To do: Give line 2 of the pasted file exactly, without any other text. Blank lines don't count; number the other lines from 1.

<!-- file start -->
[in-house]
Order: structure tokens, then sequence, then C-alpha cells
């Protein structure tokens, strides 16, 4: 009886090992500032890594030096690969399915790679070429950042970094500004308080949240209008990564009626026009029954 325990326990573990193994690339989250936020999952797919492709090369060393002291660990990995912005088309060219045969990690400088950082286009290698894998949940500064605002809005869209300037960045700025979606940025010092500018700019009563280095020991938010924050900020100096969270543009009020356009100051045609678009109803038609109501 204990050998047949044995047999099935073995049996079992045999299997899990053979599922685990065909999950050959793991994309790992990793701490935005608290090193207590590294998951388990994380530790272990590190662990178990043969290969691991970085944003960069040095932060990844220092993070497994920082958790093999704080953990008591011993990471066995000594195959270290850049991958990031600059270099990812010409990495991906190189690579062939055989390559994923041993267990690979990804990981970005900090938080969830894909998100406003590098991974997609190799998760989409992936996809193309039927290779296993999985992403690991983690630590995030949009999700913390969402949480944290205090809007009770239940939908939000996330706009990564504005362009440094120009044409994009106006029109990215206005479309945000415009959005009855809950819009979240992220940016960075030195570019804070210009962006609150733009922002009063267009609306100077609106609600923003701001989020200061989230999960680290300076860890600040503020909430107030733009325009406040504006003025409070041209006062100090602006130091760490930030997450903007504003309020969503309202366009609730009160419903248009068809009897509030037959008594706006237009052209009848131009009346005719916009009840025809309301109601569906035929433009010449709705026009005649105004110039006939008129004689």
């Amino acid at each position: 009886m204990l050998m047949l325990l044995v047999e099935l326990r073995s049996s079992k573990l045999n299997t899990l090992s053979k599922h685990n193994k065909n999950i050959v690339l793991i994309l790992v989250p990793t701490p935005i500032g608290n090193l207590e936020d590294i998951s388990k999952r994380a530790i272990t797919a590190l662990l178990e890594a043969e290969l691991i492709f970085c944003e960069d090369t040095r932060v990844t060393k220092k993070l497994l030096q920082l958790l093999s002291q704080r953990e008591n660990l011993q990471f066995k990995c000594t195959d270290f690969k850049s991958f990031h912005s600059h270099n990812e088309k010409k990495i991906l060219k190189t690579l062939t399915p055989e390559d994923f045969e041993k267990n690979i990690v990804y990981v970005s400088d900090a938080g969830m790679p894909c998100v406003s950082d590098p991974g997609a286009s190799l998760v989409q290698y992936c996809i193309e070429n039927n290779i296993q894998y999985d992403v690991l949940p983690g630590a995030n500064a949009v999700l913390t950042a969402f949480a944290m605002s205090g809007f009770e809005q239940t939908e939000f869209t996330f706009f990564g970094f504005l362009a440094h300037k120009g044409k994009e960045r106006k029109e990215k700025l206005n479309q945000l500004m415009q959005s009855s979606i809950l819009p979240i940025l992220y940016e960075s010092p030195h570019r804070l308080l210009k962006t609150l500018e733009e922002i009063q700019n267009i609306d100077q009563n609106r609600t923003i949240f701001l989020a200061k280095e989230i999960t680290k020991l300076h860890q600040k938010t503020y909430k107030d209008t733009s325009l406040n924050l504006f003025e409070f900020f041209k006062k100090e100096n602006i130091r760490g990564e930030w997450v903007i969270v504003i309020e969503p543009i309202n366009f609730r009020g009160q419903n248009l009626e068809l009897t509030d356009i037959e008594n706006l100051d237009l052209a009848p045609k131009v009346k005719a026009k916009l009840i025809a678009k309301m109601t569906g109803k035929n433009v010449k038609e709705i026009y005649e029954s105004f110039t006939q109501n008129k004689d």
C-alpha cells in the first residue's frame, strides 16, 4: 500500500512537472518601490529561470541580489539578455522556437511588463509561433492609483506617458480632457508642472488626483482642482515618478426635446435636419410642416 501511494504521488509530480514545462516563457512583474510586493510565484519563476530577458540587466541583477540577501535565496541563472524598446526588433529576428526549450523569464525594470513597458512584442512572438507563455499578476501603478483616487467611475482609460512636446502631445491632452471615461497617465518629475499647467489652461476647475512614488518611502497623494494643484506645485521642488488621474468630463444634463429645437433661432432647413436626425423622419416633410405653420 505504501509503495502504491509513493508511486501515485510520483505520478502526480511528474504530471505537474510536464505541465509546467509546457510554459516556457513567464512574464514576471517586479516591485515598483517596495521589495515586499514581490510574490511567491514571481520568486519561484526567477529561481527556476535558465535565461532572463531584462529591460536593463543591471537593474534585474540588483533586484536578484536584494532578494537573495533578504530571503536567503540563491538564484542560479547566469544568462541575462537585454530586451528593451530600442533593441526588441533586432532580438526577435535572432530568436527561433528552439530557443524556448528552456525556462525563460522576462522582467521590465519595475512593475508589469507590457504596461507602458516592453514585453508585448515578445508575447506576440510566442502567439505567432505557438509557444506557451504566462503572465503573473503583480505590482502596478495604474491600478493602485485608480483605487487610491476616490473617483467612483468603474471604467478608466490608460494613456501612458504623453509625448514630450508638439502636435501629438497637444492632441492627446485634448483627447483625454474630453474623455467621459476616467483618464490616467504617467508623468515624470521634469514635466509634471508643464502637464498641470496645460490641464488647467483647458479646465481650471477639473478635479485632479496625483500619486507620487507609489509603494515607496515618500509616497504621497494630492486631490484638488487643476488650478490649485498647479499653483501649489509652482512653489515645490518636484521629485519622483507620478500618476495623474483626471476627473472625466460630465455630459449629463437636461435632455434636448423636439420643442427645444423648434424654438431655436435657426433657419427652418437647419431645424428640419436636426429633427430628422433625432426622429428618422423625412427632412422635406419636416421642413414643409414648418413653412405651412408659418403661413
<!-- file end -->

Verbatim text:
Order: structure tokens, then sequence, then C-alpha cells